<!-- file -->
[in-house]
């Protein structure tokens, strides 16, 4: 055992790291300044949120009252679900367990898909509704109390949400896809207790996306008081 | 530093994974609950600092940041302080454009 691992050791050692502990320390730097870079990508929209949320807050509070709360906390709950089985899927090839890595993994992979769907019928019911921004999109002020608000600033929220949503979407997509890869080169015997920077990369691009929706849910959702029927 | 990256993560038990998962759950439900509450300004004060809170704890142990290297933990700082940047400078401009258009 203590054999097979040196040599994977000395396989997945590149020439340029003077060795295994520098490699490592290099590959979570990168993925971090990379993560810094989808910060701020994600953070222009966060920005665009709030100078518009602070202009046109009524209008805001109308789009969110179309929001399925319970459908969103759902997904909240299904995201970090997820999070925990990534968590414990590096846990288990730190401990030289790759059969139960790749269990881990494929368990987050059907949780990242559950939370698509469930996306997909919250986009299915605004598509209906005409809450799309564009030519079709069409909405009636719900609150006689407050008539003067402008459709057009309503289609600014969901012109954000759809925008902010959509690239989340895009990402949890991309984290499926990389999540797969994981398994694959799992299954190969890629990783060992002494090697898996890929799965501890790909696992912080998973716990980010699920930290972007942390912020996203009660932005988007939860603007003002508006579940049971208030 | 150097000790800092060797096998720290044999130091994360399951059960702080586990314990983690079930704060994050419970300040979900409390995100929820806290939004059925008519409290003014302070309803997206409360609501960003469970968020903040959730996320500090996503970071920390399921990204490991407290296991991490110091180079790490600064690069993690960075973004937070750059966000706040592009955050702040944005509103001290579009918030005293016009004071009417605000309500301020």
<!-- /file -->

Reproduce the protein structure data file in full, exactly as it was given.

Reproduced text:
[in-house]
């Protein structure tokens, strides 16, 4: 055992790291300044949120009252679900367990898909509704109390949400896809207790996306008081 | 530093994974609950600092940041302080454009 691992050791050692502990320390730097870079990508929209949320807050509070709360906390709950089985899927090839890595993994992979769907019928019911921004999109002020608000600033929220949503979407997509890869080169015997920077990369691009929706849910959702029927 | 990256993560038990998962759950439900509450300004004060809170704890142990290297933990700082940047400078401009258009 203590054999097979040196040599994977000395396989997945590149020439340029003077060795295994520098490699490592290099590959979570990168993925971090990379993560810094989808910060701020994600953070222009966060920005665009709030100078518009602070202009046109009524209008805001109308789009969110179309929001399925319970459908969103759902997904909240299904995201970090997820999070925990990534968590414990590096846990288990730190401990030289790759059969139960790749269990881990494929368990987050059907949780990242559950939370698509469930996306997909919250986009299915605004598509209906005409809450799309564009030519079709069409909405009636719900609150006689407050008539003067402008459709057009309503289609600014969901012109954000759809925008902010959509690239989340895009990402949890991309984290499926990389999540797969994981398994694959799992299954190969890629990783060992002494090697898996890929799965501890790909696992912080998973716990980010699920930290972007942390912020996203009660932005988007939860603007003002508006579940049971208030 | 150097000790800092060797096998720290044999130091994360399951059960702080586990314990983690079930704060994050419970300040979900409390995100929820806290939004059925008519409290003014302070309803997206409360609501960003469970968020903040959730996320500090996503970071920390399921990204490991407290296991991490110091180079790490600064690069993690960075973004937070750059966000706040592009955050702040944005509103001290579009918030005293016009004071009417605000309500301020």